February is the shortest month of the year and is not the only time I celebrate Black Herstory/History. Personally, I believe that every day of the year is worth observing the multiple contributions of people of African descent who were brought to America against their will. I am a descendant of enslaved Africans and realize that my ancestors that suffered from institutional slavery were psychologically damaged and traumatized by how they were treated by slaveowners and others of European descent. That same damage was transmitted from generation to generation, and continues today.
Prominent psychologist Dr. Joy Degruy conducted some extensive studies into the effects of this trauma and named it Post Traumatic Slave Syndrome. Her lectures can be found on YouTube and should be a part of any school of psychology curriculum. The fact that such a group of people endured and survived this most abominable human tragedy in American history/herstory is a testimony of strength and resilience. As psychologists we must remember to acknowledge the history/herstory as it relates to the anger and pain felt by today’s Black community members, and not to minimize what they are experiencing in reaction to the systemic racism that continues to take place in this country.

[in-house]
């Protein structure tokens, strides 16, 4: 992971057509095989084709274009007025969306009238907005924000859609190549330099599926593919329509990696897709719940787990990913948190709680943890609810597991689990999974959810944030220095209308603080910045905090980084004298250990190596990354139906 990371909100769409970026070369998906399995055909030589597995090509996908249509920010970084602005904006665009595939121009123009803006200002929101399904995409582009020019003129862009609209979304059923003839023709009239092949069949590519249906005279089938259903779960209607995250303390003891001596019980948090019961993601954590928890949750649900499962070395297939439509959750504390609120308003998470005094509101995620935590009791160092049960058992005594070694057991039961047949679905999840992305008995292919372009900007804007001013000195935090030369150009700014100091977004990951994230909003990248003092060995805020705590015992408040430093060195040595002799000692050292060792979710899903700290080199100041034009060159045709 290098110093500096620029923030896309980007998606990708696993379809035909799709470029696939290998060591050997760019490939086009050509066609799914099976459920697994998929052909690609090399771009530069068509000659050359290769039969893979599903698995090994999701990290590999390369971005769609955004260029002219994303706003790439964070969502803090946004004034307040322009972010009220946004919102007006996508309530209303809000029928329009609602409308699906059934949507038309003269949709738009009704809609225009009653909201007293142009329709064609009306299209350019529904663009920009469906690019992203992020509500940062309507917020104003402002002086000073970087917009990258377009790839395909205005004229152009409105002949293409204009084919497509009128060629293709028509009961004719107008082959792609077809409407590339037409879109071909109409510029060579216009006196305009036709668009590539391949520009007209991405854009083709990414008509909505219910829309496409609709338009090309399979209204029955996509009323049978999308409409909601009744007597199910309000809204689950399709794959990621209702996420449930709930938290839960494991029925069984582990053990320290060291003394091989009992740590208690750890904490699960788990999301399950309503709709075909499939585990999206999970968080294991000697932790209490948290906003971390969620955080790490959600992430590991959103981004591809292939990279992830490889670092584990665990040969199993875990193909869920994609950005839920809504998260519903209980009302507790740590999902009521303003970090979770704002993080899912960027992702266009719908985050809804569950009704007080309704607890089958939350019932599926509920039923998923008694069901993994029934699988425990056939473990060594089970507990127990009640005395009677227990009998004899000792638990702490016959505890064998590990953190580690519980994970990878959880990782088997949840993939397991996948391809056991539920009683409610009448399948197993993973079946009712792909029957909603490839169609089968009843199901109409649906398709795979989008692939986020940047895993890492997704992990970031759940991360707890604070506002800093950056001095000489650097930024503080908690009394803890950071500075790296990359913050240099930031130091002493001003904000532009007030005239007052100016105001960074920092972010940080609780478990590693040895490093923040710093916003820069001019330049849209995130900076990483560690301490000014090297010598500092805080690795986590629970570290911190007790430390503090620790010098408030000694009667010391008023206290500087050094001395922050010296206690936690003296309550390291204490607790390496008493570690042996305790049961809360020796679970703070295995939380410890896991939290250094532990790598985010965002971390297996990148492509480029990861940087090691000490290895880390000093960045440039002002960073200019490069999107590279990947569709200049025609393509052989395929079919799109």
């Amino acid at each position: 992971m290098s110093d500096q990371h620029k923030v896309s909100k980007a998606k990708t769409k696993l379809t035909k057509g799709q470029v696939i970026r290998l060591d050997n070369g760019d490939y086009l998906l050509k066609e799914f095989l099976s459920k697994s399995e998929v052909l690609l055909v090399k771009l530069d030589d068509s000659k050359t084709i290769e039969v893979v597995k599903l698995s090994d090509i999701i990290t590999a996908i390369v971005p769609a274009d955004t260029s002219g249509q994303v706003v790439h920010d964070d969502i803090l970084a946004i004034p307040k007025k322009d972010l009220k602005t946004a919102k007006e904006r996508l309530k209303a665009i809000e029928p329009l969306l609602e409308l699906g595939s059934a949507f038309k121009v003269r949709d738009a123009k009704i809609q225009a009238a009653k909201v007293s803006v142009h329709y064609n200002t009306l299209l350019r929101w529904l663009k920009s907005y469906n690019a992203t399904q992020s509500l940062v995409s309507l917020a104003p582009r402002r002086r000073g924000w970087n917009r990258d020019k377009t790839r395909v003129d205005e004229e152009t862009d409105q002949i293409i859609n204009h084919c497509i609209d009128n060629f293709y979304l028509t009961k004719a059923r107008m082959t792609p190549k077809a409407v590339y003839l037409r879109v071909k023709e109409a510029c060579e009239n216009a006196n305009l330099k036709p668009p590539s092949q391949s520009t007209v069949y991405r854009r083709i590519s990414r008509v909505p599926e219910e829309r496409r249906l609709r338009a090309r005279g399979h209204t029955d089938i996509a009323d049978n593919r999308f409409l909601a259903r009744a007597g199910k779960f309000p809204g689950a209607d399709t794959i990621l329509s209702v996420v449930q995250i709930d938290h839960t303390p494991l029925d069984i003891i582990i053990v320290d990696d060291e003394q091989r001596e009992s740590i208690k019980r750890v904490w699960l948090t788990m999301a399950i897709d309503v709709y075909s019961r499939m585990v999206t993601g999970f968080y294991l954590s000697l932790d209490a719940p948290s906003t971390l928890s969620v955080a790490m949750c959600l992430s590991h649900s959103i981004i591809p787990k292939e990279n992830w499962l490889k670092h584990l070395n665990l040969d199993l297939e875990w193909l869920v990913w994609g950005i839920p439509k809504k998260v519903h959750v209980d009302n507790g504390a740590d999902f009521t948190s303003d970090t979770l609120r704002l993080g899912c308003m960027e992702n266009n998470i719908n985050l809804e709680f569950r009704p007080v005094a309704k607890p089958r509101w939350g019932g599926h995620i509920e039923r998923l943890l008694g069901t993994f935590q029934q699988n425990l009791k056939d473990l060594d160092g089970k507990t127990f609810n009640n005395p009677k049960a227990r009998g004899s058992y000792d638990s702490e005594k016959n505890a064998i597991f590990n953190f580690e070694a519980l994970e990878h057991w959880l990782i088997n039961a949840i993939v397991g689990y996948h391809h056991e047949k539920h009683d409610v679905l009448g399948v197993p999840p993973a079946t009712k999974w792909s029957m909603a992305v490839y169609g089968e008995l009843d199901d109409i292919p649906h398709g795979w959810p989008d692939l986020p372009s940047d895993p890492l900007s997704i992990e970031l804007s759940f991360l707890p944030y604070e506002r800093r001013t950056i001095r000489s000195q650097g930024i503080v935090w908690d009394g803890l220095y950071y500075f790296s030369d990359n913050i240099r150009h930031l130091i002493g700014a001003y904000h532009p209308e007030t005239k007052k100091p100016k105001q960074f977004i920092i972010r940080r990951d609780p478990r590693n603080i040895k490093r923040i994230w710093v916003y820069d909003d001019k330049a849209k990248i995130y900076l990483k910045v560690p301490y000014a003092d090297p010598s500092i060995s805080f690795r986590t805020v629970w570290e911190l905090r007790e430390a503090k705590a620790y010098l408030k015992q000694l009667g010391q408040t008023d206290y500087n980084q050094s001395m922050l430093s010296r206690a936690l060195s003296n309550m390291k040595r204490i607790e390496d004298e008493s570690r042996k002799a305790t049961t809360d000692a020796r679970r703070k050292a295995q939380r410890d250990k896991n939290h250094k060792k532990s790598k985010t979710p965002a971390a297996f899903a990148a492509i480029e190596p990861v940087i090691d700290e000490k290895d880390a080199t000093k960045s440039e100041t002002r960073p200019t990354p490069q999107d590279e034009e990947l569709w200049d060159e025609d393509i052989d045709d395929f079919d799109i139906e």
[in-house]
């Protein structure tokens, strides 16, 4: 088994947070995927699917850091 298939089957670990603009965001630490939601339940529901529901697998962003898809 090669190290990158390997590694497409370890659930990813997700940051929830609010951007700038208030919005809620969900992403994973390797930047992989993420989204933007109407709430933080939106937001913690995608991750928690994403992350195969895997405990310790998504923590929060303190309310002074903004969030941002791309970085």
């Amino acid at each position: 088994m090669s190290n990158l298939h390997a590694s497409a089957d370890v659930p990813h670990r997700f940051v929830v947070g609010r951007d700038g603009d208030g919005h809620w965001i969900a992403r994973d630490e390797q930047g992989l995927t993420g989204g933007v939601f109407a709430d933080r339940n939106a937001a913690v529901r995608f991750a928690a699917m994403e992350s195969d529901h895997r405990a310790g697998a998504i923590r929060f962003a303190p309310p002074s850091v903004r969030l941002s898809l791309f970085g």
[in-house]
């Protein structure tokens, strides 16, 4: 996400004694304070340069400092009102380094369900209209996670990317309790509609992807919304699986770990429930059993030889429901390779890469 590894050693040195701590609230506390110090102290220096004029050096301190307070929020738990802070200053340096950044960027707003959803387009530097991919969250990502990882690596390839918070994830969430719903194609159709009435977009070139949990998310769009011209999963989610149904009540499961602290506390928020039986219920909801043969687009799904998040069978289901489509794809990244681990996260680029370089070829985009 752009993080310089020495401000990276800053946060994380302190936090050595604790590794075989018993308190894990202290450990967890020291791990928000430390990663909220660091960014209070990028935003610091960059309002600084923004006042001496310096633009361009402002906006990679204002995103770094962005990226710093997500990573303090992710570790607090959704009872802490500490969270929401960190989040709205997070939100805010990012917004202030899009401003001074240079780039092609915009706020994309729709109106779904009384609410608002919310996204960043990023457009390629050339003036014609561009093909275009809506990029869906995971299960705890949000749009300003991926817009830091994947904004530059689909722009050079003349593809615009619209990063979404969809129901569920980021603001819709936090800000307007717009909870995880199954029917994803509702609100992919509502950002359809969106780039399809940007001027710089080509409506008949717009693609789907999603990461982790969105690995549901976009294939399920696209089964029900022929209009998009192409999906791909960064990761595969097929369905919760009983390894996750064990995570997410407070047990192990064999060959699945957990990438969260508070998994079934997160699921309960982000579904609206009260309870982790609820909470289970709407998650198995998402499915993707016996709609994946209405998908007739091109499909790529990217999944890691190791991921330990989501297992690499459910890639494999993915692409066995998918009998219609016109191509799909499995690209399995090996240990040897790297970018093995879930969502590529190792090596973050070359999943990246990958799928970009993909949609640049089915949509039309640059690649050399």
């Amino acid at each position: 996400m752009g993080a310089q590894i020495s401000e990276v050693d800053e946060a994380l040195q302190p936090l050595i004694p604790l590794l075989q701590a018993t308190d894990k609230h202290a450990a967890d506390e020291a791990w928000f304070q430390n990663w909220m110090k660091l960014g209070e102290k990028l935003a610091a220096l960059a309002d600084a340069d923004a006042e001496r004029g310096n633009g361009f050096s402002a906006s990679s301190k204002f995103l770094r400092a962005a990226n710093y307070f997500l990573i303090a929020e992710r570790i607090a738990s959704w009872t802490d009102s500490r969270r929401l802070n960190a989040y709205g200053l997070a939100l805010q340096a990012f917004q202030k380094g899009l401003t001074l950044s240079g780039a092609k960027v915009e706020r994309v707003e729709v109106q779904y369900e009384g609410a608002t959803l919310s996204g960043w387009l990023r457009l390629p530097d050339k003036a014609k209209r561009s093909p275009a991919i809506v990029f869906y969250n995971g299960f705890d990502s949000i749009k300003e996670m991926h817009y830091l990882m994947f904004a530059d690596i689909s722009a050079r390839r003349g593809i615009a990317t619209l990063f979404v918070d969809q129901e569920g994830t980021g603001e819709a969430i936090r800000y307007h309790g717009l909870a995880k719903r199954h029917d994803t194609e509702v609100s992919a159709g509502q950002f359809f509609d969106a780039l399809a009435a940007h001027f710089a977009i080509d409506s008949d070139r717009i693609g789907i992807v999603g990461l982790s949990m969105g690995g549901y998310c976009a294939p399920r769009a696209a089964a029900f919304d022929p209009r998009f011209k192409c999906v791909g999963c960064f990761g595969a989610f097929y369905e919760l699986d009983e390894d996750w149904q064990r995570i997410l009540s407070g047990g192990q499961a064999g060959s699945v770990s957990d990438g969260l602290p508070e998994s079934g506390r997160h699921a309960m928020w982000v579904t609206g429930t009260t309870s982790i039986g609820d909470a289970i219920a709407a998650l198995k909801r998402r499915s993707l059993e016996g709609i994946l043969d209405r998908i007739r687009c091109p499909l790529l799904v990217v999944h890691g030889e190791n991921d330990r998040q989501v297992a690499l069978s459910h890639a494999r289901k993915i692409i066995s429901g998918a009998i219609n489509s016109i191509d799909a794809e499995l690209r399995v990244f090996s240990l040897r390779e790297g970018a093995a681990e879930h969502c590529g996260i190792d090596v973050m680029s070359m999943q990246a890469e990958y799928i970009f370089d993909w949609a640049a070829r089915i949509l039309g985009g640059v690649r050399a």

Realizing the effects of this historic trauma is what partially prompted the founding of the Association of Black Psychologists. It was April 1968, in response to the assassination of Dr. Martin Luther King, that a small group of Detroit area Black psychologists met at a Detroit restaurant on Woodward called Mr. Mikes. They decided that it was time to form an organization that could affect social change through Black perspectives and activism in psychology. The Michigan chapter of ABPsi was born.
In August of that same year, the national ABPsi began after a protest of Black graduate students at the American Psychological Association, proclaiming the need for a psychology that understands the cultural realities of Black people in America and the diaspora. After the Michigan chapter became inactive, the Metro Detroit Chapter was born in 1996. My mother, retired clinical psychologist Dr. Jane Robinson, was a founding member in 1968 and became Secretary at one time and president at another time. I was a founding member in 1996 and became Secretary at one time and have been serving as President for the past 6 years. A proud family legacy.
The Metro Detroit chapter has held meetings at various venues including Marygrove College and University of Detroit Mercy. We are grateful for Dr. Dondi Browner for inviting us to meet at the Michigan School of Professional Psychology, going on our second year here. One of our programs is an annual seminar for Black graduate students from across southeast Michigan. In addition, our chapter is gearing up to launch monthly gatherings for Detroit’s Black community called Emotional Emancipation Circles. These interactive gatherings will focus on deconstructing the trauma and opposing the falsehood of Black inferiority that has plagued us as a people for generations, and how best to heal and free ourselves.